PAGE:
"She was an amazing, amazing cook and she liked to please people through her cooking. That's what she did," my mother said.
My mother, Rosemarie Mayer, and her sister, Josephine Myers (yes, the two sisters married a Mayer and a Myers), have such vivid memories of their mother's food that you can almost follow your nose back to their childhood on the family farm in Spokane.
Their mother, Angeline Pace, packed them lunches of homemade Parker House rolls and fried chicken, the envy of their friends. She whipped up big batches of doughnuts, enough to cover her kitchen counters (but not for long -- they'd all be eaten by day's end). She rolled out feasts of roast beef and spaghetti, followed by chocolate cake, for the boys hired to help with the squash harvest. Some of the boys, my aunt said, came to help just because of Gramma's dinners.
One of her grandest feasts, though, was the family's annual Christmas Eve meal. Among the dishes on her menu: prawns, stuffed artichokes, roast, pasta, salad, corn, olives and fruit, plus eight kinds of cookies.
She shared the holiday cheer with the neighbors, too, preparing about 20 boxes of cookies that she sent her kids to deliver.
Many years later, I, too, became a willing beneficiary of her treats, eating untold quantities of chocolate chip and chocolate icebox cookies. I couldn't keep my hands out of the scalille and turdilli, the traditional Italian cookies she made by deep-frying pieces of rolled or knotted dough, then dredging them in honey spiked with whiskey.
Her specialty was spritz cookies, of which "she was a master, an absolute master," Aunt Jo said.
"She made these beautiful little S's. They were perfect," she said.
Lacking my grandmother's level of both industry and artistry, I've never attempted anything so grand as what she achieved in the kitchen. But, like her, I enjoy spreading cheer through food, so when I need to please a crowd, I am grateful to have inherited the recipe for her humble chocolate cake.
Gramma served it to the squash boys, but my mother and her sister remember it best as the cake she baked for birthdays, frosted and usually topped with coconut.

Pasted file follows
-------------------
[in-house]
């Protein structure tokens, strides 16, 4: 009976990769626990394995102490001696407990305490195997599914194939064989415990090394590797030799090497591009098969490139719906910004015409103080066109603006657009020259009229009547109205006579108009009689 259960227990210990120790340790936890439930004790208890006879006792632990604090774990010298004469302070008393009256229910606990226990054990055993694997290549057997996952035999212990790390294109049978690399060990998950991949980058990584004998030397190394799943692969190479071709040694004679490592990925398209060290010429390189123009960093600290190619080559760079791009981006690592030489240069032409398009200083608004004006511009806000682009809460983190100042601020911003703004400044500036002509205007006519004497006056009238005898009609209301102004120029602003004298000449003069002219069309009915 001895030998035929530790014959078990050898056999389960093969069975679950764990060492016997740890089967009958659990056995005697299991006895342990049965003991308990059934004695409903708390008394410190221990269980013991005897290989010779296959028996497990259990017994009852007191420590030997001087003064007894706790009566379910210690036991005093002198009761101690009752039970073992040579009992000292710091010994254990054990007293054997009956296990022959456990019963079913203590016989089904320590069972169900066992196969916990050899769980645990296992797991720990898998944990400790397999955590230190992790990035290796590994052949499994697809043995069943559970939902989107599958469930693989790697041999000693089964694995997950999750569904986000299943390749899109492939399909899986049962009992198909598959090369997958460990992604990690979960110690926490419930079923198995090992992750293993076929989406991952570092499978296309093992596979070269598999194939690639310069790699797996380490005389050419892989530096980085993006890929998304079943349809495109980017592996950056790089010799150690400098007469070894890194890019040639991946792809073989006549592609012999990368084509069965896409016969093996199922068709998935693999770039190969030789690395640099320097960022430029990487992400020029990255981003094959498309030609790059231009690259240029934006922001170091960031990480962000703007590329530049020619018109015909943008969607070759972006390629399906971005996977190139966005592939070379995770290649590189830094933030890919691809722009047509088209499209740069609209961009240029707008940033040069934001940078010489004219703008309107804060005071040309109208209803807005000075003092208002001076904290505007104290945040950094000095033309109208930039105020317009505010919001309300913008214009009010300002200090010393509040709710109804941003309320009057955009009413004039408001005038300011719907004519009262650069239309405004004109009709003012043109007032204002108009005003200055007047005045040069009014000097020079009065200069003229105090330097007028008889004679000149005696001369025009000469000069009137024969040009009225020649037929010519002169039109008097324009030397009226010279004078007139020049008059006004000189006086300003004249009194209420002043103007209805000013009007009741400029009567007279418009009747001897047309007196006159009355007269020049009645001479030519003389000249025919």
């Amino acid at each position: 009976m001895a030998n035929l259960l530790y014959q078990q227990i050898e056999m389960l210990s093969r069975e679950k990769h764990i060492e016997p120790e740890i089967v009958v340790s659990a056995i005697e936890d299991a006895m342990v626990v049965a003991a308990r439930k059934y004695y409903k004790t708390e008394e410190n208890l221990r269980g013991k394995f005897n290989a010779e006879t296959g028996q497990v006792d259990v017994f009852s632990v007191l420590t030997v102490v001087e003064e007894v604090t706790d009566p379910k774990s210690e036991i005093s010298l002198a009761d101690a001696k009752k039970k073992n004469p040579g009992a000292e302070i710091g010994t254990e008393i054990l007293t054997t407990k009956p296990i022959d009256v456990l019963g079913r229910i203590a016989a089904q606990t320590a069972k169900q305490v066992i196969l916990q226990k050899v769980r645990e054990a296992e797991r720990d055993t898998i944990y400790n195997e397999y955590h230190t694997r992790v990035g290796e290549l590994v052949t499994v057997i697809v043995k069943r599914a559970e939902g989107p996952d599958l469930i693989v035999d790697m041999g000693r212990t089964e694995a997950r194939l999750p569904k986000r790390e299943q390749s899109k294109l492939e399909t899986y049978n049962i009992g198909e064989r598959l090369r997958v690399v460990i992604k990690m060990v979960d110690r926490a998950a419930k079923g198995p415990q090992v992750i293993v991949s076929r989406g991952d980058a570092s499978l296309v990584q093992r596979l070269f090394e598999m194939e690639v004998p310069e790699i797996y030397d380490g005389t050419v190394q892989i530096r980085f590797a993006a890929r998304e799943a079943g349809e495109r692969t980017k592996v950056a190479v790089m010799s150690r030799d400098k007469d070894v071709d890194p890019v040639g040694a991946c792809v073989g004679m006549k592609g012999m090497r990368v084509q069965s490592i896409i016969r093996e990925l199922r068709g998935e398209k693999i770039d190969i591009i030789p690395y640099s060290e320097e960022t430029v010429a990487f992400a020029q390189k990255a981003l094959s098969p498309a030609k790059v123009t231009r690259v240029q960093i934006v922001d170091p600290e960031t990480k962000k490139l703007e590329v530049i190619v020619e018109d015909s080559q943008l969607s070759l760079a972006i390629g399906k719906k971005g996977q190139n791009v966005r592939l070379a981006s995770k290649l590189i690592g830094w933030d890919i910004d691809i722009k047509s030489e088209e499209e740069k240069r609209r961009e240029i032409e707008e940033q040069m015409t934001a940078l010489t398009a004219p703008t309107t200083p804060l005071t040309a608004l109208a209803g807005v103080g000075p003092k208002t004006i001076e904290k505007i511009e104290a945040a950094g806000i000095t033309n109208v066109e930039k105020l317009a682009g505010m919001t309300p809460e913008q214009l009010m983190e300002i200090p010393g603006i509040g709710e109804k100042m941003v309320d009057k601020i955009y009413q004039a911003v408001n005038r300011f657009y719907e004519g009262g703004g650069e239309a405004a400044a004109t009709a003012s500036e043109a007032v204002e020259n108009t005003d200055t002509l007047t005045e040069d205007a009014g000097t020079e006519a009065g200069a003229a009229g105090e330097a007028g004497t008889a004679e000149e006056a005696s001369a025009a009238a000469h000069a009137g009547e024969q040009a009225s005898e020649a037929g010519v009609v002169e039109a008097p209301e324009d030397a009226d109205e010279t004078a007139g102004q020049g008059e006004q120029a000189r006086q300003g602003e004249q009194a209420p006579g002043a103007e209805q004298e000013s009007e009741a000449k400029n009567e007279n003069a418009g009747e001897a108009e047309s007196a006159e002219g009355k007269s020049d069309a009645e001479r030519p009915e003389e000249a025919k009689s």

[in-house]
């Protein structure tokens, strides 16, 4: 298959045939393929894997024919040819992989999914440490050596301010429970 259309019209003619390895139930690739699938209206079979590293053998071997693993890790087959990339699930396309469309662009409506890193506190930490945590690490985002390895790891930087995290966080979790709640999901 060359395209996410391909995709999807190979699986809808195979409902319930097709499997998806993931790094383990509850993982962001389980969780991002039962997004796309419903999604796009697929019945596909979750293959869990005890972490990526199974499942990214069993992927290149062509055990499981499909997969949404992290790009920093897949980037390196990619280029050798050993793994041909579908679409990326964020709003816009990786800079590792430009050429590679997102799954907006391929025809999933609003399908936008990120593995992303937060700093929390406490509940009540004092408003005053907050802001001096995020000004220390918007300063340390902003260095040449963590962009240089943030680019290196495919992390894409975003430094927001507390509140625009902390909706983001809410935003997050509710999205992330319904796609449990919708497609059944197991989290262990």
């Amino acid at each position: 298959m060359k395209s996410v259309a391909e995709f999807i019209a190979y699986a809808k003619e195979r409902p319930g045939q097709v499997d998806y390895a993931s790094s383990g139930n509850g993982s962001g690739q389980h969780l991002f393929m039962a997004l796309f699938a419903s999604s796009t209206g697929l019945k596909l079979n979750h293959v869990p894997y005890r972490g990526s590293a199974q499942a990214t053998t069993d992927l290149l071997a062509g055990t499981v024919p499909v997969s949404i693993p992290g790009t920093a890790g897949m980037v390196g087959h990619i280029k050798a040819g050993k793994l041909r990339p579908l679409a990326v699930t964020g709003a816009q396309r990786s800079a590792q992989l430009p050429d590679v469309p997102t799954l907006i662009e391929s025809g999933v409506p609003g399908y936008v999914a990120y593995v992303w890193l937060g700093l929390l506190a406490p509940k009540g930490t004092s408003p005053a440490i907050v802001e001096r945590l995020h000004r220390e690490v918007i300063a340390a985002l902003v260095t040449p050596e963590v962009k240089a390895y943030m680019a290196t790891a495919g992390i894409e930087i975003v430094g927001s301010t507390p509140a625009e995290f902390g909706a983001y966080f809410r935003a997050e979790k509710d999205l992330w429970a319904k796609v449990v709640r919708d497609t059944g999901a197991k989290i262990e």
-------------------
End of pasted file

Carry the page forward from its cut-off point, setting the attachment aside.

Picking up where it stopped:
No one knows where the recipe came from. My mother and aunt speculate about a few possible sources: The Dorothy Dean column in the Spokane Spokesman-Review; the Betty Crocker recipes printed on boxes of cake flour; a recipe from the Hershey's cocoa package.
Regardless of its origin, the recipe has endured. My grandmother handed it down to my mother, for whom it became a go-to recipe, and she passed it along to me. It was the first cake I ever made: I baked it, with some trepidation, for my own birthday party. I needn't have worried. The cake was perfect then, and it's been perfect every time since.
The cake is airy with a nice crumb; buttermilk gives it a touch of tanginess. And although the cake is lovely topped with buttercream frosting, I prefer to drizzle it with ganache, both for sheer ease (you can't beat a two-ingredient icing) and for the rich, pleasant bite conferred by bittersweet chocolate and cream.
Not long ago, a coworker asked for the recipe after I brought a ganache-topped cake to the office. Later, she told me she had shared the recipe with her mother, who had made it for a family gathering. After sampling it, my colleague told me, her twentysomething nephew declared that he wanted it to be his birthday cake forever.
And that, I think, would make my grandmother very happy.
Mama Pace's chocolate cake
3/4 cup butter, softened
3 cups cake flour
1/2 teaspoon salt
1/2 cup cocoa powder
2 cups sugar
1 cup buttermilk
1 teaspoon vanilla
2 teaspoon baking soda
1 cup boiling water
To soften butter, cut into 1-tablespoon slices, separate them slightly and let them sit at room temperature for about 30 minutes.
Preheat the oven to 350 degrees and grease a 9-by-13-inch baking pan.
Whisk together cake flour, salt and cocoa powder until well blended.
Cream together sugar and butter. Add the eggs one at a time; beat well, until the batter is fluffy.
Add the flour mixture in parts, alternating with the buttermilk and vanilla. Beat until smooth.
Dissolve the baking soda in the boiling water, then add to batter and mix until well blended. The batter will be quite runny, almost soupy.
Pour into the prepared baking pan and bake for 35 to 45 minutes, until a toothpick inserted in the center comes out clean.
Place the pan on a rack and let the cake cool completely before frosting.
Use the best chocolate your budget allows; the better the chocolate, the better your ganache. I've used both Ghirardelli baking bars and Scharffen Berger chocolate with good results.
To ensure a smooth, completely emulsified ganache, I've also found it helpful to follow the advice of Martha Stewart Living and let the chocolate and cream stand for 10 minutes before stirring.
8 ounces bittersweet chocolate, finely chopped
1 cup heavy cream
Pinch of salt
Chop the chocolate into small pieces. Place it in a small heatproof bowl and set aside.
In a small saucepan, bring the cream just to a boil over medium heat. Pour it over the chocolate, add salt, and let it sit for 10 minutes.
Slowly whisk together the cream and chocolate until they are fully incorporated and the mixture is smooth, glossy and a bit thickened.
Pour the ganache over the cooked cake, then spread evenly with a spatula.
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